Increasingly I get asked about “alternative therapies” for medical conditions in pets and one that has become much talked about recently is CBD (cannabis oil).
There are lots of positive anecdotes on the internet about its use in pets and therefore owners are, not surprisingly, interested.
The reality for us vets is that CBD is not yet a licenced veterinary product and, because we prescribe medicines that are licenced for use in pets or medicines with years of research behind them in human and animal use, CBD-containing products simply do not have enough evidence on safety and effectiveness to justify their use.
Research into CBD remains in its early stages and if you want to read a really well researched and sensible article on the subject then go to www.skeptic.org.uk and read the article written by Robyn Lowe on the CBD claims and evidence. I cannot summarise the whole issue in just one of my columns, but here are two take home messages:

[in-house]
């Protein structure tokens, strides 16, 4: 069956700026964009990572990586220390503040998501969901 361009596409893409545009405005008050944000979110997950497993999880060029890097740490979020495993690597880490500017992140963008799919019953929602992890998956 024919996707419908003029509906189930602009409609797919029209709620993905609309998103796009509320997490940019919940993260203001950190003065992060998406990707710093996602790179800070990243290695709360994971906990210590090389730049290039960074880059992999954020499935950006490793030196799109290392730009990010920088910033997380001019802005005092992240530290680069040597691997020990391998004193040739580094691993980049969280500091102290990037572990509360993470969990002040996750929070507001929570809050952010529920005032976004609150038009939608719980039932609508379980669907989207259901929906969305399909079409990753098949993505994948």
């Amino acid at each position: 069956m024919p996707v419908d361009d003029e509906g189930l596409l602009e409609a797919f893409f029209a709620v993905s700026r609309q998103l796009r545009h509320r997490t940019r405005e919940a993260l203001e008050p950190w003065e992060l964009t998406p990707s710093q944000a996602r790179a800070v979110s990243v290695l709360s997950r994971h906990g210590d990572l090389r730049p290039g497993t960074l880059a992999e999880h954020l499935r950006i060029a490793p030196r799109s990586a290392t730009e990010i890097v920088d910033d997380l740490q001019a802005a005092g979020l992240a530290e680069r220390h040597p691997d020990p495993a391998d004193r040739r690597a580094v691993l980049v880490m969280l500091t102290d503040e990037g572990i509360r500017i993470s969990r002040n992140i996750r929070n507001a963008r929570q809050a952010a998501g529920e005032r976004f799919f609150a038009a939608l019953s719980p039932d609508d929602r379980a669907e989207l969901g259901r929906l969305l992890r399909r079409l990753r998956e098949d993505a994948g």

Firstly, there is a misconception that all things that are “natural” will do no harm and only good – this is simply not true. Research is on-going but early tests into CBD shows that it could have adverse effects on the liver, immune system, reproductive system and more.
Secondly, because this is not yet a licenced product, it is highly unregulated. Recent samples taken from over the counter purchased CBD have revealed huge variations in quality and, indeed, an alarming disparity in how much active ingredient is contained compared to dangerous elements of the cannabis plant.
A few impressive stories online do not justify the use of a medicine that is not fully tested and not yet regulated, so please, proceed with caution when it comes to Cannabis Oil.
Alice Moore is a vet at Castle Veterinary Clinic, Dorchester and Weymouth.